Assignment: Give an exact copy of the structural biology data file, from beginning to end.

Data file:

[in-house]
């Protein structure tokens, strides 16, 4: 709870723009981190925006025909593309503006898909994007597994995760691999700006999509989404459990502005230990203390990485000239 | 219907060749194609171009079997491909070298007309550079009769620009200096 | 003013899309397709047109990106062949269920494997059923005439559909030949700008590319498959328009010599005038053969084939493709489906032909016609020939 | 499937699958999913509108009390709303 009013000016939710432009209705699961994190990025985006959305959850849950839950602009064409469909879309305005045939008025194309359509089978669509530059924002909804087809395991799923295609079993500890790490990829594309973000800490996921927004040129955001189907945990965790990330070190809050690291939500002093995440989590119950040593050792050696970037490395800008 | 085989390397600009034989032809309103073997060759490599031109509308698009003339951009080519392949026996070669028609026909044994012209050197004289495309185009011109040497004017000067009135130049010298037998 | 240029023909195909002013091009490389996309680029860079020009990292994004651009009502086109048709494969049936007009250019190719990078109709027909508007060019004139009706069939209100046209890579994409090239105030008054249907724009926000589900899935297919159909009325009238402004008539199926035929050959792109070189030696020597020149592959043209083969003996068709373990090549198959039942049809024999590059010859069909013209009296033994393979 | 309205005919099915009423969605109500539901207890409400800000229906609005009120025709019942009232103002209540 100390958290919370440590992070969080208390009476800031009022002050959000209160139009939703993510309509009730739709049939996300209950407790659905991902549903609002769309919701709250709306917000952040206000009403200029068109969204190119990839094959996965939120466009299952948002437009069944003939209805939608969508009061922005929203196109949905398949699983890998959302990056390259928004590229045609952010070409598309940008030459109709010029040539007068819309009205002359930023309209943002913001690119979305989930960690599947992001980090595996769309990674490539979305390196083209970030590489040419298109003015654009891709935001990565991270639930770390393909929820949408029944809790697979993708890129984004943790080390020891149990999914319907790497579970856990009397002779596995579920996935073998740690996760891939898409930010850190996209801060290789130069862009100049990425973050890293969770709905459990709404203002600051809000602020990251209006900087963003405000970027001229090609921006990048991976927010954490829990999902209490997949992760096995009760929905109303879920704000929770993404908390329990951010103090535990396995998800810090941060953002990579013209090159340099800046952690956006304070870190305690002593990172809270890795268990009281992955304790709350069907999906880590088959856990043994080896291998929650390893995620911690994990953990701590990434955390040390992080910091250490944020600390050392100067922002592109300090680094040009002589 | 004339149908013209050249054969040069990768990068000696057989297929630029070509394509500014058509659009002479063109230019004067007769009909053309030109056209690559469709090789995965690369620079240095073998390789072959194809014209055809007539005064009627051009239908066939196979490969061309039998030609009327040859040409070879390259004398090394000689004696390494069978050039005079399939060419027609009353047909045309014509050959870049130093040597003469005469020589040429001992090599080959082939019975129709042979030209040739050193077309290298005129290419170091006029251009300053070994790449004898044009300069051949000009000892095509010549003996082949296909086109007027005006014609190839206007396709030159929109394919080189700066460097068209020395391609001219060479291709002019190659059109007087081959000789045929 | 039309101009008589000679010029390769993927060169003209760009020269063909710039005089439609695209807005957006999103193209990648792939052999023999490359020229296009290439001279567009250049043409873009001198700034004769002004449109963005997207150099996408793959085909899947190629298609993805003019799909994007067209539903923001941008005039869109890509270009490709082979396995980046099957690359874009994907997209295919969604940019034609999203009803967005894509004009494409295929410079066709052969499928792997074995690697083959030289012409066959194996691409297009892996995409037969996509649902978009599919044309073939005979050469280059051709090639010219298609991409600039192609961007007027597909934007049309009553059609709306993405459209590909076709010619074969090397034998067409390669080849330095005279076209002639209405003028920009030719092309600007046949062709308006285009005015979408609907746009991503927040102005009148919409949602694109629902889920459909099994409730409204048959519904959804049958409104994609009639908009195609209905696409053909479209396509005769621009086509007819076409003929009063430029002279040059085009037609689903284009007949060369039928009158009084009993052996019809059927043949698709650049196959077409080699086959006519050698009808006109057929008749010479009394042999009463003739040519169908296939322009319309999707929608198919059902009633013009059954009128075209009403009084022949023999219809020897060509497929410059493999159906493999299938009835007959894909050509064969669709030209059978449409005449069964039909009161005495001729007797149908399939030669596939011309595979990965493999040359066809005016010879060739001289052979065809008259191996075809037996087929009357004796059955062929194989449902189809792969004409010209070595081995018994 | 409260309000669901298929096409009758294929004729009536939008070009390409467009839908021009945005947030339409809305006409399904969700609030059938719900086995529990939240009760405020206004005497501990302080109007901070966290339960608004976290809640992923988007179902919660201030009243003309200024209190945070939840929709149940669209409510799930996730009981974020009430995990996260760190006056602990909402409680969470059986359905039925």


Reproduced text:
[in-house]
């Protein structure tokens, strides 16, 4: 709870723009981190925006025909593309503006898909994007597994995760691999700006999509989404459990502005230990203390990485000239 | 219907060749194609171009079997491909070298007309550079009769620009200096 | 003013899309397709047109990106062949269920494997059923005439559909030949700008590319498959328009010599005038053969084939493709489906032909016609020939 | 499937699958999913509108009390709303 009013000016939710432009209705699961994190990025985006959305959850849950839950602009064409469909879309305005045939008025194309359509089978669509530059924002909804087809395991799923295609079993500890790490990829594309973000800490996921927004040129955001189907945990965790990330070190809050690291939500002093995440989590119950040593050792050696970037490395800008 | 085989390397600009034989032809309103073997060759490599031109509308698009003339951009080519392949026996070669028609026909044994012209050197004289495309185009011109040497004017000067009135130049010298037998 | 240029023909195909002013091009490389996309680029860079020009990292994004651009009502086109048709494969049936007009250019190719990078109709027909508007060019004139009706069939209100046209890579994409090239105030008054249907724009926000589900899935297919159909009325009238402004008539199926035929050959792109070189030696020597020149592959043209083969003996068709373990090549198959039942049809024999590059010859069909013209009296033994393979 | 309205005919099915009423969605109500539901207890409400800000229906609005009120025709019942009232103002209540 100390958290919370440590992070969080208390009476800031009022002050959000209160139009939703993510309509009730739709049939996300209950407790659905991902549903609002769309919701709250709306917000952040206000009403200029068109969204190119990839094959996965939120466009299952948002437009069944003939209805939608969508009061922005929203196109949905398949699983890998959302990056390259928004590229045609952010070409598309940008030459109709010029040539007068819309009205002359930023309209943002913001690119979305989930960690599947992001980090595996769309990674490539979305390196083209970030590489040419298109003015654009891709935001990565991270639930770390393909929820949408029944809790697979993708890129984004943790080390020891149990999914319907790497579970856990009397002779596995579920996935073998740690996760891939898409930010850190996209801060290789130069862009100049990425973050890293969770709905459990709404203002600051809000602020990251209006900087963003405000970027001229090609921006990048991976927010954490829990999902209490997949992760096995009760929905109303879920704000929770993404908390329990951010103090535990396995998800810090941060953002990579013209090159340099800046952690956006304070870190305690002593990172809270890795268990009281992955304790709350069907999906880590088959856990043994080896291998929650390893995620911690994990953990701590990434955390040390992080910091250490944020600390050392100067922002592109300090680094040009002589 | 004339149908013209050249054969040069990768990068000696057989297929630029070509394509500014058509659009002479063109230019004067007769009909053309030109056209690559469709090789995965690369620079240095073998390789072959194809014209055809007539005064009627051009239908066939196979490969061309039998030609009327040859040409070879390259004398090394000689004696390494069978050039005079399939060419027609009353047909045309014509050959870049130093040597003469005469020589040429001992090599080959082939019975129709042979030209040739050193077309290298005129290419170091006029251009300053070994790449004898044009300069051949000009000892095509010549003996082949296909086109007027005006014609190839206007396709030159929109394919080189700066460097068209020395391609001219060479291709002019190659059109007087081959000789045929 | 039309101009008589000679010029390769993927060169003209760009020269063909710039005089439609695209807005957006999103193209990648792939052999023999490359020229296009290439001279567009250049043409873009001198700034004769002004449109963005997207150099996408793959085909899947190629298609993805003019799909994007067209539903923001941008005039869109890509270009490709082979396995980046099957690359874009994907997209295919969604940019034609999203009803967005894509004009494409295929410079066709052969499928792997074995690697083959030289012409066959194996691409297009892996995409037969996509649902978009599919044309073939005979050469280059051709090639010219298609991409600039192609961007007027597909934007049309009553059609709306993405459209590909076709010619074969090397034998067409390669080849330095005279076209002639209405003028920009030719092309600007046949062709308006285009005015979408609907746009991503927040102005009148919409949602694109629902889920459909099994409730409204048959519904959804049958409104994609009639908009195609209905696409053909479209396509005769621009086509007819076409003929009063430029002279040059085009037609689903284009007949060369039928009158009084009993052996019809059927043949698709650049196959077409080699086959006519050698009808006109057929008749010479009394042999009463003739040519169908296939322009319309999707929608198919059902009633013009059954009128075209009403009084022949023999219809020897060509497929410059493999159906493999299938009835007959894909050509064969669709030209059978449409005449069964039909009161005495001729007797149908399939030669596939011309595979990965493999040359066809005016010879060739001289052979065809008259191996075809037996087929009357004796059955062929194989449902189809792969004409010209070595081995018994 | 409260309000669901298929096409009758294929004729009536939008070009390409467009839908021009945005947030339409809305006409399904969700609030059938719900086995529990939240009760405020206004005497501990302080109007901070966290339960608004976290809640992923988007179902919660201030009243003309200024209190945070939840929709149940669209409510799930996730009981974020009430995990996260760190006056602990909402409680969470059986359905039925």